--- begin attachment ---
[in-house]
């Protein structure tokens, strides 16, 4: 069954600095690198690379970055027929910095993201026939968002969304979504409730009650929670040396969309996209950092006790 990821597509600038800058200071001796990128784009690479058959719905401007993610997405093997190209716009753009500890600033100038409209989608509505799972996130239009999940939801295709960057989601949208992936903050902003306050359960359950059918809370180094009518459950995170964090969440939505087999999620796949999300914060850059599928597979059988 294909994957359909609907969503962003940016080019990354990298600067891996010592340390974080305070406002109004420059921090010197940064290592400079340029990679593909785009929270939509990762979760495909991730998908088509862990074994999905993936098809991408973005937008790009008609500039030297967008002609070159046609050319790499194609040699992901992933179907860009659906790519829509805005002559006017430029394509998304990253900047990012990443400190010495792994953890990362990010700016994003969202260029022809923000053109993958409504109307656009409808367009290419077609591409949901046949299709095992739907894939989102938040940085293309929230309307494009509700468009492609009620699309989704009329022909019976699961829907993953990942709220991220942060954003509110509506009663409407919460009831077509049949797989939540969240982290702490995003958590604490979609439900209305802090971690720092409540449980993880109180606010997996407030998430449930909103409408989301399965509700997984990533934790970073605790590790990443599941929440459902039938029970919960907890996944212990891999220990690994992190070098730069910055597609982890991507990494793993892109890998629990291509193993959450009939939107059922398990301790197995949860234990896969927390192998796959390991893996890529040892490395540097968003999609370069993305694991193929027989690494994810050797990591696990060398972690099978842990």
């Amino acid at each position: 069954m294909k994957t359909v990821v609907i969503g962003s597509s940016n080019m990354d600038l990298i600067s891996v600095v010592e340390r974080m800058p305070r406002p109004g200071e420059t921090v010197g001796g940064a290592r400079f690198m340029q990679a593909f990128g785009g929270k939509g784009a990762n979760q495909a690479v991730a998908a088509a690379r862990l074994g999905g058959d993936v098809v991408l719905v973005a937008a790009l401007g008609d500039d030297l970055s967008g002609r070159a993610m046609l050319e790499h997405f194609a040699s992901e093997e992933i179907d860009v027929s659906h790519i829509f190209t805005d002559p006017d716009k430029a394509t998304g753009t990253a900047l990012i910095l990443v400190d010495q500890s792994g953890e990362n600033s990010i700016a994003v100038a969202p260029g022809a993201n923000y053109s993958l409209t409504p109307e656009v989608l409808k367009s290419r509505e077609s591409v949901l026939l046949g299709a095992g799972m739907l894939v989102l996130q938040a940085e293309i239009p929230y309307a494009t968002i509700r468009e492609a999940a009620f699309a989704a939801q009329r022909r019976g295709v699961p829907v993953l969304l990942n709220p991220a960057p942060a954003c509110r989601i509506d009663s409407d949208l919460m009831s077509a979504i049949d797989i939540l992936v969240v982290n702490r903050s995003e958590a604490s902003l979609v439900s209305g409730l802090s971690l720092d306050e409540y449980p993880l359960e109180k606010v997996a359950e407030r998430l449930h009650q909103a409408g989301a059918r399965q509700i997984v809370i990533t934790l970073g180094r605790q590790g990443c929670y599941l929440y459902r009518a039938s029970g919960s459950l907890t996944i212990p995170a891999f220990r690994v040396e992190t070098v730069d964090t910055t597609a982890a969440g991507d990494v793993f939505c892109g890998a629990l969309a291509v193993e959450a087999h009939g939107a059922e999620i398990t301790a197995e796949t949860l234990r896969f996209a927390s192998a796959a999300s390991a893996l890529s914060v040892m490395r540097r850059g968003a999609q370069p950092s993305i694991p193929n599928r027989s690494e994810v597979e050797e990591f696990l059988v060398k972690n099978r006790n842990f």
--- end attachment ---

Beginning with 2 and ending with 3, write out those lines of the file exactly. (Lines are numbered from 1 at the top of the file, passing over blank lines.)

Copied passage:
């Protein structure tokens, strides 16, 4: 069954600095690198690379970055027929910095993201026939968002969304979504409730009650929670040396969309996209950092006790 990821597509600038800058200071001796990128784009690479058959719905401007993610997405093997190209716009753009500890600033100038409209989608509505799972996130239009999940939801295709960057989601949208992936903050902003306050359960359950059918809370180094009518459950995170964090969440939505087999999620796949999300914060850059599928597979059988 294909994957359909609907969503962003940016080019990354990298600067891996010592340390974080305070406002109004420059921090010197940064290592400079340029990679593909785009929270939509990762979760495909991730998908088509862990074994999905993936098809991408973005937008790009008609500039030297967008002609070159046609050319790499194609040699992901992933179907860009659906790519829509805005002559006017430029394509998304990253900047990012990443400190010495792994953890990362990010700016994003969202260029022809923000053109993958409504109307656009409808367009290419077609591409949901046949299709095992739907894939989102938040940085293309929230309307494009509700468009492609009620699309989704009329022909019976699961829907993953990942709220991220942060954003509110509506009663409407919460009831077509049949797989939540969240982290702490995003958590604490979609439900209305802090971690720092409540449980993880109180606010997996407030998430449930909103409408989301399965509700997984990533934790970073605790590790990443599941929440459902039938029970919960907890996944212990891999220990690994992190070098730069910055597609982890991507990494793993892109890998629990291509193993959450009939939107059922398990301790197995949860234990896969927390192998796959390991893996890529040892490395540097968003999609370069993305694991193929027989690494994810050797990591696990060398972690099978842990």
């Amino acid at each position: 069954m294909k994957t359909v990821v609907i969503g962003s597509s940016n080019m990354d600038l990298i600067s891996v600095v010592e340390r974080m800058p305070r406002p109004g200071e420059t921090v010197g001796g940064a290592r400079f690198m340029q990679a593909f990128g785009g929270k939509g784009a990762n979760q495909a690479v991730a998908a088509a690379r862990l074994g999905g058959d993936v098809v991408l719905v973005a937008a790009l401007g008609d500039d030297l970055s967008g002609r070159a993610m046609l050319e790499h997405f194609a040699s992901e093997e992933i179907d860009v027929s659906h790519i829509f190209t805005d002559p006017d716009k430029a394509t998304g753009t990253a900047l990012i910095l990443v400190d010495q500890s792994g953890e990362n600033s990010i700016a994003v100038a969202p260029g022809a993201n923000y053109s993958l409209t409504p109307e656009v989608l409808k367009s290419r509505e077609s591409v949901l026939l046949g299709a095992g799972m739907l894939v989102l996130q938040a940085e293309i239009p929230y309307a494009t968002i509700r468009e492609a999940a009620f699309a989704a939801q009329r022909r019976g295709v699961p829907v993953l969304l990942n709220p991220a960057p942060a954003c509110r989601i509506d009663s409407d949208l919460m009831s077509a979504i049949d797989i939540l992936v969240v982290n702490r903050s995003e958590a604490s902003l979609v439900s209305g409730l802090s971690l720092d306050e409540y449980p993880l359960e109180k606010v997996a359950e407030r998430l449930h009650q909103a409408g989301a059918r399965q509700i997984v809370i990533t934790l970073g180094r605790q590790g990443c929670y599941l929440y459902r009518a039938s029970g919960s459950l907890t996944i212990p995170a891999f220990r690994v040396e992190t070098v730069d964090t910055t597609a982890a969440g991507d990494v793993f939505c892109g890998a629990l969309a291509v193993e959450a087999h009939g939107a059922e999620i398990t301790a197995e796949t949860l234990r896969f996209a927390s192998a796959a999300s390991a893996l890529s914060v040892m490395r540097r850059g968003a999609q370069p950092s993305i694991p193929n599928r027989s690494e994810v597979e050797e990591f696990l059988v060398k972690n099978r006790n842990f």